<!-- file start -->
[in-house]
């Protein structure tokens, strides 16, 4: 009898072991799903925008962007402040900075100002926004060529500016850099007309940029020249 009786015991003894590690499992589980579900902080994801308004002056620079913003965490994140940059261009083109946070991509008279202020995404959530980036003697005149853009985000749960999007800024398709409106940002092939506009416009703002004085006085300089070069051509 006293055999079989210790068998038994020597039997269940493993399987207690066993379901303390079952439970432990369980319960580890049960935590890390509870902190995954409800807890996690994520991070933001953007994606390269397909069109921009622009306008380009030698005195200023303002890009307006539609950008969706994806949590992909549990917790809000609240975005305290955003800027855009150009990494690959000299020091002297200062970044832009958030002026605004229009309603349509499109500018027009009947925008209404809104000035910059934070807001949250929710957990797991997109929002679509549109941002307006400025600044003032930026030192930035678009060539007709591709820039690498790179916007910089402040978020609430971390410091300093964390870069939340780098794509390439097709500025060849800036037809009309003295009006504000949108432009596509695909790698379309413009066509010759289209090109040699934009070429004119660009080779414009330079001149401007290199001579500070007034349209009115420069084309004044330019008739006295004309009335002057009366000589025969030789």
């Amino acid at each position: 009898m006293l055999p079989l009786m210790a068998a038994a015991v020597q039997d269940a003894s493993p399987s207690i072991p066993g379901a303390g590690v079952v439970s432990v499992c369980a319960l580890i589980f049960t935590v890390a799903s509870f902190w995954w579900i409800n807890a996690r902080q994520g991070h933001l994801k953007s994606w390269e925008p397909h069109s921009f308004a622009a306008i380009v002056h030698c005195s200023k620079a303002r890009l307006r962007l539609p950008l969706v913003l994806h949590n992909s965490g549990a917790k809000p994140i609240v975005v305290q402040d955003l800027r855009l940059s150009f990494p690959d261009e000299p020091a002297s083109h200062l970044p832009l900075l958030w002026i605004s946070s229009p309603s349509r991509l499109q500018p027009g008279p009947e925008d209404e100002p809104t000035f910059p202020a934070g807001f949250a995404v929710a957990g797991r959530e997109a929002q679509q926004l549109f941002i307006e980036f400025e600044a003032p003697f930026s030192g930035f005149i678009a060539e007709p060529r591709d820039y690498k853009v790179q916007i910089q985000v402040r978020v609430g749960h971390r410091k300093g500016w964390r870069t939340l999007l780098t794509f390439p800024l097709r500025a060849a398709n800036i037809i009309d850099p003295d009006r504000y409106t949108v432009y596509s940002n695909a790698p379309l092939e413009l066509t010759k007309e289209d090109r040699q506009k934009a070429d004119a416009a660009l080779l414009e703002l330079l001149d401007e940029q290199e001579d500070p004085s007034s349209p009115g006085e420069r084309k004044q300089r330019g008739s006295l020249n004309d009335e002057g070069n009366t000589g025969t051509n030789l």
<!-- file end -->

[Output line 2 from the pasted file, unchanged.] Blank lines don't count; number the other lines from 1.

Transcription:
């Protein structure tokens, strides 16, 4: 009898072991799903925008962007402040900075100002926004060529500016850099007309940029020249 009786015991003894590690499992589980579900902080994801308004002056620079913003965490994140940059261009083109946070991509008279202020995404959530980036003697005149853009985000749960999007800024398709409106940002092939506009416009703002004085006085300089070069051509 006293055999079989210790068998038994020597039997269940493993399987207690066993379901303390079952439970432990369980319960580890049960935590890390509870902190995954409800807890996690994520991070933001953007994606390269397909069109921009622009306008380009030698005195200023303002890009307006539609950008969706994806949590992909549990917790809000609240975005305290955003800027855009150009990494690959000299020091002297200062970044832009958030002026605004229009309603349509499109500018027009009947925008209404809104000035910059934070807001949250929710957990797991997109929002679509549109941002307006400025600044003032930026030192930035678009060539007709591709820039690498790179916007910089402040978020609430971390410091300093964390870069939340780098794509390439097709500025060849800036037809009309003295009006504000949108432009596509695909790698379309413009066509010759289209090109040699934009070429004119660009080779414009330079001149401007290199001579500070007034349209009115420069084309004044330019008739006295004309009335002057009366000589025969030789």